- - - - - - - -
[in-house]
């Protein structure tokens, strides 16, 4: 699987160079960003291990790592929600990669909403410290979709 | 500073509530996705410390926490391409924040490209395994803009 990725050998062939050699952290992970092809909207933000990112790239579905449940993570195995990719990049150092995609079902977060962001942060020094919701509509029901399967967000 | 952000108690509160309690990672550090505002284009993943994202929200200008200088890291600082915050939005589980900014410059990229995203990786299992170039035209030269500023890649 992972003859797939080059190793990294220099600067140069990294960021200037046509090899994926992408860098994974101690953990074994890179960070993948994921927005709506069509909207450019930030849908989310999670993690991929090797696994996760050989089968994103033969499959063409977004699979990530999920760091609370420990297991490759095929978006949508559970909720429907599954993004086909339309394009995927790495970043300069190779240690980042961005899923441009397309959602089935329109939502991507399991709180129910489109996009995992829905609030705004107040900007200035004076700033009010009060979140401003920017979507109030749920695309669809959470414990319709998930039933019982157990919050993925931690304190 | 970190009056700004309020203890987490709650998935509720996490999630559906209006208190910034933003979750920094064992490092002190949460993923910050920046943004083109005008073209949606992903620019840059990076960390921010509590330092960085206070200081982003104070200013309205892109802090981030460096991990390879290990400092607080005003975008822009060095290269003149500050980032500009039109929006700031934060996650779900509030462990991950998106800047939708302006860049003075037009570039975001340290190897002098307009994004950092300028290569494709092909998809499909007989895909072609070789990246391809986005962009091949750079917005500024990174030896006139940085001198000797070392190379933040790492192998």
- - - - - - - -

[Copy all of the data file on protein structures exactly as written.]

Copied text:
[in-house]
């Protein structure tokens, strides 16, 4: 699987160079960003291990790592929600990669909403410290979709 | 500073509530996705410390926490391409924040490209395994803009 990725050998062939050699952290992970092809909207933000990112790239579905449940993570195995990719990049150092995609079902977060962001942060020094919701509509029901399967967000 | 952000108690509160309690990672550090505002284009993943994202929200200008200088890291600082915050939005589980900014410059990229995203990786299992170039035209030269500023890649 992972003859797939080059190793990294220099600067140069990294960021200037046509090899994926992408860098994974101690953990074994890179960070993948994921927005709506069509909207450019930030849908989310999670993690991929090797696994996760050989089968994103033969499959063409977004699979990530999920760091609370420990297991490759095929978006949508559970909720429907599954993004086909339309394009995927790495970043300069190779240690980042961005899923441009397309959602089935329109939502991507399991709180129910489109996009995992829905609030705004107040900007200035004076700033009010009060979140401003920017979507109030749920695309669809959470414990319709998930039933019982157990919050993925931690304190 | 970190009056700004309020203890987490709650998935509720996490999630559906209006208190910034933003979750920094064992490092002190949460993923910050920046943004083109005008073209949606992903620019840059990076960390921010509590330092960085206070200081982003104070200013309205892109802090981030460096991990390879290990400092607080005003975008822009060095290269003149500050980032500009039109929006700031934060996650779900509030462990991950998106800047939708302006860049003075037009570039975001340290190897002098307009994004950092300028290569494709092909998809499909007989895909072609070789990246391809986005962009091949750079917005500024990174030896006139940085001198000797070392190379933040790492192998």